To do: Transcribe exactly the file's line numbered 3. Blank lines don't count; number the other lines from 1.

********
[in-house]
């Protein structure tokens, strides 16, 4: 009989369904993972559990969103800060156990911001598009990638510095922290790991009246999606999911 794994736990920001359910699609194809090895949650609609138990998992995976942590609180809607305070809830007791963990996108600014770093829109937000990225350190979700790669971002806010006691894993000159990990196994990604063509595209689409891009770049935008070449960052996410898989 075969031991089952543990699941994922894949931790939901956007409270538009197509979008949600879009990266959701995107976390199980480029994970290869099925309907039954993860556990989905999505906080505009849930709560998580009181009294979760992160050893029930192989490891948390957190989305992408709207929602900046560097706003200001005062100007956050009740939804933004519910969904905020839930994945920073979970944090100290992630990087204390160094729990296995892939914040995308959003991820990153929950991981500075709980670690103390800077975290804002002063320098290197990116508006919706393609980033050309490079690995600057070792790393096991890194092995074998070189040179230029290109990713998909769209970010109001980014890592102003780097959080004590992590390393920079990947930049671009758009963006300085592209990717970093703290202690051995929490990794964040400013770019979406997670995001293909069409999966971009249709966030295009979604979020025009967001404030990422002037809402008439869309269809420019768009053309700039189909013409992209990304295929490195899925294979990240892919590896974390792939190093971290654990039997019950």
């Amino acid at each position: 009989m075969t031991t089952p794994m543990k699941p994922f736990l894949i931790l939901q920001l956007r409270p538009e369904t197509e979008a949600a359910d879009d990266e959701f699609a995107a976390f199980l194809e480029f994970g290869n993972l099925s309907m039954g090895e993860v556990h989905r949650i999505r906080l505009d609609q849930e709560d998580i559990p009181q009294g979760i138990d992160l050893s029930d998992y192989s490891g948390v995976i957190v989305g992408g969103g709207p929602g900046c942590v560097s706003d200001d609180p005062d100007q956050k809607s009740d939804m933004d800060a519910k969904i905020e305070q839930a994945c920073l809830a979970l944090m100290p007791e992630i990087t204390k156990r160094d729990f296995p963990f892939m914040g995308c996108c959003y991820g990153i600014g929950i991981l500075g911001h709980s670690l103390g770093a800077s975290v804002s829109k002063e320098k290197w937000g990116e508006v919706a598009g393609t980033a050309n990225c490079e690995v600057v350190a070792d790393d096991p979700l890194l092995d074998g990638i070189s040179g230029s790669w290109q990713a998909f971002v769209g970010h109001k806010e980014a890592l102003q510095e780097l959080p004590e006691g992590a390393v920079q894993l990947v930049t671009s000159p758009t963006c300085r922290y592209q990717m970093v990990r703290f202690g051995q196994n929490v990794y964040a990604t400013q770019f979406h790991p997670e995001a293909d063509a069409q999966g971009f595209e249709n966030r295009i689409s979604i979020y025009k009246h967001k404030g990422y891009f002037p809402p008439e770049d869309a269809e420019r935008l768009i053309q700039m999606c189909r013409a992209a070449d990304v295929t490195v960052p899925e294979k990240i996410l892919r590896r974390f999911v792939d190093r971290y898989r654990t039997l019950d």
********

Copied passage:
């Amino acid at each position: 009989m075969t031991t089952p794994m543990k699941p994922f736990l894949i931790l939901q920001l956007r409270p538009e369904t197509e979008a949600a359910d879009d990266e959701f699609a995107a976390f199980l194809e480029f994970g290869n993972l099925s309907m039954g090895e993860v556990h989905r949650i999505r906080l505009d609609q849930e709560d998580i559990p009181q009294g979760i138990d992160l050893s029930d998992y192989s490891g948390v995976i957190v989305g992408g969103g709207p929602g900046c942590v560097s706003d200001d609180p005062d100007q956050k809607s009740d939804m933004d800060a519910k969904i905020e305070q839930a994945c920073l809830a979970l944090m100290p007791e992630i990087t204390k156990r160094d729990f296995p963990f892939m914040g995308c996108c959003y991820g990153i600014g929950i991981l500075g911001h709980s670690l103390g770093a800077s975290v804002s829109k002063e320098k290197w937000g990116e508006v919706a598009g393609t980033a050309n990225c490079e690995v600057v350190a070792d790393d096991p979700l890194l092995d074998g990638i070189s040179g230029s790669w290109q990713a998909f971002v769209g970010h109001k806010e980014a890592l102003q510095e780097l959080p004590e006691g992590a390393v920079q894993l990947v930049t671009s000159p758009t963006c300085r922290y592209q990717m970093v990990r703290f202690g051995q196994n929490v990794y964040a990604t400013q770019f979406h790991p997670e995001a293909d063509a069409q999966g971009f595209e249709n966030r295009i689409s979604i979020y025009k009246h967001k404030g990422y891009f002037p809402p008439e770049d869309a269809e420019r935008l768009i053309q700039m999606c189909r013409a992209a070449d990304v295929t490195v960052p899925e294979k990240i996410l892919r590896r974390f999911v792939d190093r971290y898989r654990t039997l019950d």